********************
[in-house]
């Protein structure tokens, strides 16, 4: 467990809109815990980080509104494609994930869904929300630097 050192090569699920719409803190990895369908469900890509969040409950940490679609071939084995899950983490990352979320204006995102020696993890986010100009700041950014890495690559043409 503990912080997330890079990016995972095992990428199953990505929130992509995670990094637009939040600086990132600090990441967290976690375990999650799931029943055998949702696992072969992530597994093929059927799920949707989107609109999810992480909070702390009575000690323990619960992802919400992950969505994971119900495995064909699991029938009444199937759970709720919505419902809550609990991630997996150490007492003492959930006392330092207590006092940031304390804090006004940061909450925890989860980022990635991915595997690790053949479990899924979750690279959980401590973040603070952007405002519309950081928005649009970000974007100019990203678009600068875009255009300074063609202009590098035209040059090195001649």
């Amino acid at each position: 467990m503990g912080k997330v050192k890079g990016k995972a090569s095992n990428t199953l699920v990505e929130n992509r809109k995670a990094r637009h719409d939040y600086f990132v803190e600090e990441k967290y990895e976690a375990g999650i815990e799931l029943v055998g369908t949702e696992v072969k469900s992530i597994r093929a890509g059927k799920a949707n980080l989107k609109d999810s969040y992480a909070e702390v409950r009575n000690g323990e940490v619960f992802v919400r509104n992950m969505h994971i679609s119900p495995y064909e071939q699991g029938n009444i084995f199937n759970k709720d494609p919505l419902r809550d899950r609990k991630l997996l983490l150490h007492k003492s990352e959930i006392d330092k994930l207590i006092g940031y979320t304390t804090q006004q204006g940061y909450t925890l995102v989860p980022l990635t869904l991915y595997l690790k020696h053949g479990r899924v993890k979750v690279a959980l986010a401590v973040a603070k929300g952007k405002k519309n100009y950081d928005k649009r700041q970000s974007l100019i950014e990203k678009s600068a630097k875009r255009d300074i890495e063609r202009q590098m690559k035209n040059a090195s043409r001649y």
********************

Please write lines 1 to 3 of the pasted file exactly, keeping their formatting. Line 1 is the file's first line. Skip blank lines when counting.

[in-house]
């Protein structure tokens, strides 16, 4: 467990809109815990980080509104494609994930869904929300630097 050192090569699920719409803190990895369908469900890509969040409950940490679609071939084995899950983490990352979320204006995102020696993890986010100009700041950014890495690559043409 503990912080997330890079990016995972095992990428199953990505929130992509995670990094637009939040600086990132600090990441967290976690375990999650799931029943055998949702696992072969992530597994093929059927799920949707989107609109999810992480909070702390009575000690323990619960992802919400992950969505994971119900495995064909699991029938009444199937759970709720919505419902809550609990991630997996150490007492003492959930006392330092207590006092940031304390804090006004940061909450925890989860980022990635991915595997690790053949479990899924979750690279959980401590973040603070952007405002519309950081928005649009970000974007100019990203678009600068875009255009300074063609202009590098035209040059090195001649």
């Amino acid at each position: 467990m503990g912080k997330v050192k890079g990016k995972a090569s095992n990428t199953l699920v990505e929130n992509r809109k995670a990094r637009h719409d939040y600086f990132v803190e600090e990441k967290y990895e976690a375990g999650i815990e799931l029943v055998g369908t949702e696992v072969k469900s992530i597994r093929a890509g059927k799920a949707n980080l989107k609109d999810s969040y992480a909070e702390v409950r009575n000690g323990e940490v619960f992802v919400r509104n992950m969505h994971i679609s119900p495995y064909e071939q699991g029938n009444i084995f199937n759970k709720d494609p919505l419902r809550d899950r609990k991630l997996l983490l150490h007492k003492s990352e959930i006392d330092k994930l207590i006092g940031y979320t304390t804090q006004q204006g940061y909450t925890l995102v989860p980022l990635t869904l991915y595997l690790k020696h053949g479990r899924v993890k979750v690279a959980l986010a401590v973040a603070k929300g952007k405002k519309n100009y950081d928005k649009r700041q970000s974007l100019i950014e990203k678009s600068a630097k875009r255009d300074i890495e063609r202009q590098m690559k035209n040059a090195s043409r001649y």